Post Malone‘s debut album was nothing short of an uptown rock-country-hip-hop fuse.
Post Malone is clearly a huge player in the young generation deliverers, providing hard 808s on all of his tracks with a mixed flow. Its hard to really say what kind of artist Post is, as his style is something unseen. Each track on Stoney has something new to offer, whether that’s behind the flow, the production, the lyrics, or the vocals. Combined for an overall well thought delivery, Posty brings a menacing style with a different genre-fused show.
For a debut album, there is not much to talk down upon this album. His wave of a rock star status underneath some hard production is what makes this album come together as a whole. The delivery is something different but keeps in mind the target audience which is the youth. Post’s themes of women, making it big, and money are all attractive substance for the youth, which he hit right on.
The production was different, with most of the hip hop production coming from his go-to FKi 1st. As for some of the other tracks, the production was off balance but up-beat with a twist. Coming from a country origin (as Post started as a country singer), Malone provides some raw guitar tracks with a flow switch in every song. Not completely country, but not completely hip hop.
Tracks like Leave bring this touch of underlying pop-country styled fusion. Other tracks like Feeling Whitney and Broken Whiskey Glass bring the rawest form of this style, providing a complete opposite step in Post’s “banger” collection. As for the rest of the tracks, they bring on some tougher production with some more 808s and bangers.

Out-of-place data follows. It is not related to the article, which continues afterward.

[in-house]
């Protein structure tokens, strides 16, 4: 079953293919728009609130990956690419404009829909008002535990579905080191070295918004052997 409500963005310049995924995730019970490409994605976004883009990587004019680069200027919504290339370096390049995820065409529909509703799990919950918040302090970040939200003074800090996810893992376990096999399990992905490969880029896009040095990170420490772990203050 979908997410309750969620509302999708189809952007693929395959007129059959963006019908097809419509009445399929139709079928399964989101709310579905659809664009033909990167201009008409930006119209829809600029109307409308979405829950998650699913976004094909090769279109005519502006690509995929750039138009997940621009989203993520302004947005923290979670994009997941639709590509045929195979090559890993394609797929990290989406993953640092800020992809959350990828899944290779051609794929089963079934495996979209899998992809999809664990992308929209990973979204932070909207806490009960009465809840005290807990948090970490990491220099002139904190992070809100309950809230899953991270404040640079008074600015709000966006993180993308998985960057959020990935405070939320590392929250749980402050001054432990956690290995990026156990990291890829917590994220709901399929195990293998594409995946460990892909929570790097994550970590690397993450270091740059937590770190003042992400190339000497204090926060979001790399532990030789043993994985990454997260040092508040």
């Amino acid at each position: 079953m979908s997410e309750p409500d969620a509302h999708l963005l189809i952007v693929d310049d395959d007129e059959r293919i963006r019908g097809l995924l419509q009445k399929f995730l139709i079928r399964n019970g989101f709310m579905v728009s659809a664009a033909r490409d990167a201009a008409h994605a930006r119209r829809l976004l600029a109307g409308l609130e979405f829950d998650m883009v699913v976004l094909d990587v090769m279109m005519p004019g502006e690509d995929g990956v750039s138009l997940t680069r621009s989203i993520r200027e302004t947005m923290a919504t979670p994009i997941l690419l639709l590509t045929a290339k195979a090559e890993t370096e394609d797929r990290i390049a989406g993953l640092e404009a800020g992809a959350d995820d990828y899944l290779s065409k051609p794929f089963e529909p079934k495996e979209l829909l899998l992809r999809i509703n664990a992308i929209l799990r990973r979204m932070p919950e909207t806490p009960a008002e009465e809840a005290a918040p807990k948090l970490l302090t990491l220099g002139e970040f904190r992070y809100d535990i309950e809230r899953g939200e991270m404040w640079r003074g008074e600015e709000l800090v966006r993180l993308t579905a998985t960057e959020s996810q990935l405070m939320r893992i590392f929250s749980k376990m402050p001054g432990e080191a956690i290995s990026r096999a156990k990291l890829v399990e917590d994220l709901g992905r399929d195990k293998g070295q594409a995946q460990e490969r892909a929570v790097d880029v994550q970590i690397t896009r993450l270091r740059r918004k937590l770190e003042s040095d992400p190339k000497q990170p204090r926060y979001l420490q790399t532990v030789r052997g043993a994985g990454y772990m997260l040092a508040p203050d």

A ton of the tracks have already been released, such as his two hits White Iverson and Too Young. Unfortunately, these two tracks really didn’t bond with the album as a whole, and failed to resonate with a central theme. Other tracks with hard production like No Option, Congratulations, and Feel brought some substance, but were great individual tracks.
The rest of the pre-released tracks such as Deja Vu, Go Flex, Money Made Me Do It, and Patient were all banging in Post’s work, and are great additions to his arsenal of tracks. There is not much to complain about for the album as a whole, and it brought some pretty good features. Kehlani fit perfectly onto a country-pop track that seemed to be right in her comfort zone. Musical friend Justin Bieber also brought a great hook on Deja Vu, and we can expect more collaboration content from JB and Posty.